I am still crushed from time to time at having a HUGE limitation when it comes to participating in the one thing I most enjoy in life -- music. I guess I sing like a wheelchair basketball player plays basketball. If you asked him he'd probably say that he enjoys the sport...
.....but I'll betcha he'd tell you that he'd rather be playing the runnin' 'roung kinda hoops.


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Subject: RE: They Said I couldn't Sing
From: Jeri
Date: 25 Jul 03 - 01:50 PM

Shelley, 'feeble' voices can become strong. Trust me!

Singing was never a problem, however...
When I was old enough to play an instrument in our school orchestra, my mom took me to a music teacher to select the instrument. I thought violin looked and sounded interesting. I liked things with strings. I liked flute. The teacher took one look at my 2/3 of a left index finger and pronounced the entire hand unworthy of doing anything except grasping. The finger was too short, too fat at the end, and possibly he wrongly imagined it would be painful to play with.

I got a cornet. I psyched myself up for it, but it didn't last. I think it was about 9 years later when I got a dulcimer, then a banjo, then a fiddle, and a year and a half ago, a guitar.

It's HARD to give something a shot after believing you couldn't do it for most of your life. You can, though. I think telling a child they can't without letting them even try is terrible. Then again, if the drive is strong enough, they'll find a way with or without encouragement.


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Subject: RE: They Said I couldn't Sing
From: DonMeixner
Date: 25 Jul 03 - 02:01 PM

For my story search out the "Why We Sing" threads. There are many others who share this insult.

Don


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Subject: RE: They Said I couldn't Sing
From: GUEST,Tunesmith
Date: 25 Jul 03 - 02:04 PM

When I was in primary school( about 8/9 years old ), my class was split up into singers and non-singers ! I was in the "non-singers" group. I remember being very upset about this. Anyway, in secondary school I redeemed myself by being choosen to sing in the school choir.


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Subject: RE: They Said I couldn't Sing
From: running.hare
Date: 25 Jul 03 - 02:08 PM

as a young teenager my friends & brother were always telling me to shut up because I "couldn't sing". & Yes I was making mistakes, I knew I was missing notes I could hear, & feel it when I did. Only I never Got the chance to go back & correct it cos I was told to shut up. I therefor didn't practice & never got better. Only I'm stubbon so it diddn't last, but it had made me sensive.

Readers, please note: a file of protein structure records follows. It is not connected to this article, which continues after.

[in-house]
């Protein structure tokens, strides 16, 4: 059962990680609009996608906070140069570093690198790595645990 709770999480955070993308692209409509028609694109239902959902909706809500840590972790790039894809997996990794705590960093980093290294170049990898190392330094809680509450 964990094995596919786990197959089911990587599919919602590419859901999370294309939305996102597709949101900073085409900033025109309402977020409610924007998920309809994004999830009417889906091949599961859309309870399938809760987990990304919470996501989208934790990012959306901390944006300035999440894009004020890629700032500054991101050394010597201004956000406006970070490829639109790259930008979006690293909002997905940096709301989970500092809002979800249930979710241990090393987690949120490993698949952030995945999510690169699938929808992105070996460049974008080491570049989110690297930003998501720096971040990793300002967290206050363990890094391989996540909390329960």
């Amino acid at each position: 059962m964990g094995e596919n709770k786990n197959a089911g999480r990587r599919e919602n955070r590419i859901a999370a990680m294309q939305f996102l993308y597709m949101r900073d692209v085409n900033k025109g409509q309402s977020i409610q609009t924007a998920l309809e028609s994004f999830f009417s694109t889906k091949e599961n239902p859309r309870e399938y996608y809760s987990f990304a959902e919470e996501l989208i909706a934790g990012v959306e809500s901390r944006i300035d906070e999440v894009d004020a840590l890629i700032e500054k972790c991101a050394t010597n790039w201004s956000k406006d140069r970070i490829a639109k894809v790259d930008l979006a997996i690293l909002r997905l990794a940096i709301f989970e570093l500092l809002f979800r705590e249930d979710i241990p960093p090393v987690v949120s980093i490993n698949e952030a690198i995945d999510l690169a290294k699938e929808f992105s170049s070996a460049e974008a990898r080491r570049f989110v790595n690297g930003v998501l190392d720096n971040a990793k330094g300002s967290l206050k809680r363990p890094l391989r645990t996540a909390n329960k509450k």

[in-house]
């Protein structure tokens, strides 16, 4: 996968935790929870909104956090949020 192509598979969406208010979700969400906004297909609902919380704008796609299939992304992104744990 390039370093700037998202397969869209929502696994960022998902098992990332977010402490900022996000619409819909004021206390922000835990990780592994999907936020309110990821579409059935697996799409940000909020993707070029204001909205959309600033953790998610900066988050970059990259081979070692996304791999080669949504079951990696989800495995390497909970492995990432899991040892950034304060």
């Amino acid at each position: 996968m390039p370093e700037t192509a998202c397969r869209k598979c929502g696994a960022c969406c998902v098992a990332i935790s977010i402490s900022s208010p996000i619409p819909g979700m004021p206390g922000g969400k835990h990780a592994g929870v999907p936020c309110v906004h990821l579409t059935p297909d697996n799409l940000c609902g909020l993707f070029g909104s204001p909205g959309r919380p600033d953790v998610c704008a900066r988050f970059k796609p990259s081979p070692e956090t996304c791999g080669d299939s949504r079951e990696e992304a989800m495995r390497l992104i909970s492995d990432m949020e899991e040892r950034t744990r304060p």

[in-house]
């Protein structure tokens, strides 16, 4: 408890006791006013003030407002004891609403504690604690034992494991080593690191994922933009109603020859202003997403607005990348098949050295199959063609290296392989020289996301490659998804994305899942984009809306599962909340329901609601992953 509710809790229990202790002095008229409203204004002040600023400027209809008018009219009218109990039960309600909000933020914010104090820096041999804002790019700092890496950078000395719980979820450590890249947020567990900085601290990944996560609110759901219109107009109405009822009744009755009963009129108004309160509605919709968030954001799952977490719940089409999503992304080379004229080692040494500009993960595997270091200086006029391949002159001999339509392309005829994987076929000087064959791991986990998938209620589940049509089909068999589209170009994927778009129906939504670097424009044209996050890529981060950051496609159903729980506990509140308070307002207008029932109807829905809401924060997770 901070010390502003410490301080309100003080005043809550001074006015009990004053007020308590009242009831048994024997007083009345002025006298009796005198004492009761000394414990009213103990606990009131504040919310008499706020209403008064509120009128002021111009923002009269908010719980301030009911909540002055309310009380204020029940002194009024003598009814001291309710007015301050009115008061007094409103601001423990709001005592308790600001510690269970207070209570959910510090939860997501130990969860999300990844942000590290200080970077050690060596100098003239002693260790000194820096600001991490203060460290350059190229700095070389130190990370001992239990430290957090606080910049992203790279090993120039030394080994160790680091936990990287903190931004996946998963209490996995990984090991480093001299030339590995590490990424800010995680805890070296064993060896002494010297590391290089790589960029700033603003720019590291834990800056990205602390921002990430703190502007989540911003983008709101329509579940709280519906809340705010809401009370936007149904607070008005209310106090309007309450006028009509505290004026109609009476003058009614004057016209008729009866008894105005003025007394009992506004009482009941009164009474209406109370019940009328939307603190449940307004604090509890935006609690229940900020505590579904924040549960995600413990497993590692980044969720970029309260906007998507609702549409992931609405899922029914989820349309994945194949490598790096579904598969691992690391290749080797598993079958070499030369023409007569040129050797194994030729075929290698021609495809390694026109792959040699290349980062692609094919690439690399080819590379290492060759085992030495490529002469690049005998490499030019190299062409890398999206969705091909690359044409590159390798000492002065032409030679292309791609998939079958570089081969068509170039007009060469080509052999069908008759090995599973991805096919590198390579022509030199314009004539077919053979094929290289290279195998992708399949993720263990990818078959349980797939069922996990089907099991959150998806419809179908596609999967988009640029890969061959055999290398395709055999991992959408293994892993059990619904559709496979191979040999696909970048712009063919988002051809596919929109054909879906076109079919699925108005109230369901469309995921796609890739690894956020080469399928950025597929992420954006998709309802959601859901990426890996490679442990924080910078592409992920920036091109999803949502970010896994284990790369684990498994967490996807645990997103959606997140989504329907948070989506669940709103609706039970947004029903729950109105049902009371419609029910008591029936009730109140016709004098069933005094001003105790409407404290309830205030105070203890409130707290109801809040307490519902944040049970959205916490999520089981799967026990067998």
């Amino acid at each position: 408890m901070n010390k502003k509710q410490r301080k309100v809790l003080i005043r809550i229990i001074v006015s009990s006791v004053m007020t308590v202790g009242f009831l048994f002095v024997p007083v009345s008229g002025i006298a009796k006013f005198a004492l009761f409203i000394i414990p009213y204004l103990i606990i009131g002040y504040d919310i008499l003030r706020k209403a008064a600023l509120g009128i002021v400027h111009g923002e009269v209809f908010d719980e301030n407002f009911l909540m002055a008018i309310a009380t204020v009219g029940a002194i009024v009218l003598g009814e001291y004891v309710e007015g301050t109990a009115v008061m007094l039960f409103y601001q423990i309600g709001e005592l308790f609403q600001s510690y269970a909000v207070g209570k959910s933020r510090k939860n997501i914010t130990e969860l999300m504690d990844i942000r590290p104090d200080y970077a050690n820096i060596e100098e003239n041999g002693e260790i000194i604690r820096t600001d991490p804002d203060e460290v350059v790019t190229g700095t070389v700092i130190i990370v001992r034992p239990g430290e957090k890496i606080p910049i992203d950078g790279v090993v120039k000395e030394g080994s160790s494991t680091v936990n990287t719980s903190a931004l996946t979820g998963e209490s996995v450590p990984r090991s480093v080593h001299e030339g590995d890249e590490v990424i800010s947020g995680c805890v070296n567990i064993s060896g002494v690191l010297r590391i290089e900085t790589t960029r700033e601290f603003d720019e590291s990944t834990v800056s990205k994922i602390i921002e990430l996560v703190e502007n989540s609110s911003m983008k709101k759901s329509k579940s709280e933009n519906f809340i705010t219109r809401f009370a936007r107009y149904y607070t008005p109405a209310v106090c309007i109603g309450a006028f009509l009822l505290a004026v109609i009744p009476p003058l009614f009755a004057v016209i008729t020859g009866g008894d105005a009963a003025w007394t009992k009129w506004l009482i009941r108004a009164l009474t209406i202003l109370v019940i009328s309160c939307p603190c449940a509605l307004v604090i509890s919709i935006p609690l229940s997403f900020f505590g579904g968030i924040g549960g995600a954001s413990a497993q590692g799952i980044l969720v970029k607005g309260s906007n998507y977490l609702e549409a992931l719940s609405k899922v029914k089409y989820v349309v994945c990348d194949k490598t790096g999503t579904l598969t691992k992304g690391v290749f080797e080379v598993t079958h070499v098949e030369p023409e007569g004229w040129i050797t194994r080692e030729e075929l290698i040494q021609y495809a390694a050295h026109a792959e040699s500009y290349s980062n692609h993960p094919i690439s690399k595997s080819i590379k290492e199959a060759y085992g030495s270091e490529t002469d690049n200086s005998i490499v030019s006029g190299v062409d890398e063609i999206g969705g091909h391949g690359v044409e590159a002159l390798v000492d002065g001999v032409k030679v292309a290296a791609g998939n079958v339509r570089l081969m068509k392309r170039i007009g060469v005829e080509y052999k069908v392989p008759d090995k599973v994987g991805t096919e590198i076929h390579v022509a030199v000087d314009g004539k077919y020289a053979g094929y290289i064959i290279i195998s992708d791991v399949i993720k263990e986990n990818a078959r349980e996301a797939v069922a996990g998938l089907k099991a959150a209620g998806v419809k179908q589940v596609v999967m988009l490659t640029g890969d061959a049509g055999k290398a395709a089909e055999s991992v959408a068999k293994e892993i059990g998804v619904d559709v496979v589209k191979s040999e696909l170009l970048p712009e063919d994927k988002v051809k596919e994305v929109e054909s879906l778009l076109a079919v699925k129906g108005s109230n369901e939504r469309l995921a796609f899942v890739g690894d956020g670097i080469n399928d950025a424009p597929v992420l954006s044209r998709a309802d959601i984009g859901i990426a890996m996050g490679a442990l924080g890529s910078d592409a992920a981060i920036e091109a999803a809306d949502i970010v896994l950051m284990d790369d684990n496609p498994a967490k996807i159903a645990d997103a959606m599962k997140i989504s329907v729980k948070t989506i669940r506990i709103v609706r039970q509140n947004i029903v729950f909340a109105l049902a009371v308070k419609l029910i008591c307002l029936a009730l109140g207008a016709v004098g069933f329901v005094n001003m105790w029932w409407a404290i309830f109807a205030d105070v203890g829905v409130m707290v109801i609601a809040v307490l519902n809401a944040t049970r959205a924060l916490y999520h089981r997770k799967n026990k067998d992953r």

The first memory of being told I couldn't sing however had nothing to do with my voice. When I was 8 I'd been in the nativity play choir all term, right from the point the teacher called a handfull of us in to test out a couple of songs. That year I was Gabrial (long blond hair meant I'd always been cast as an Angel, but that year I was promoted!) When it Got to the Dress rehersal I came forward as also to join the choir at the appropriate moment & another teacher came forward & had a go at me, saying that Gabrile couldn't possibly be in the choir!!! I was devestated! now I'd proberbly replie "what, Angels don't sing???" But when your little you get walked all over.


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Subject: RE: They Said I couldn't Sing
From: M.Ted
Date: 25 Jul 03 - 02:16 PM

In fifth grade, three other classmates and I were pulled out of the chorus of ninety other fourth and fifth graders and told that we would not be singing in the Christmas pagent because our voices were "bad". After that, I didn't sing anymore, not in class, not in church--when friends and family went carolling, I stayed home.

I learned to play guitar, but only to accompany others. One day, strickly for laughs, an aquaintance and I worked up the Fugs"I Feel Like Homemade Shit" to sing in a Folksong society circle--it was well received, and later someone told me how much fun it had been to hear the song sung seriously, by real singers. I haven't stopped singing since--

Now the thing I wonder is, how much damage could three "bad" voices done in a chorus of 90 elementary school kids at an elementary christmas pagent?


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Subject: RE: They Said I couldn't Sing
From: Maryrrf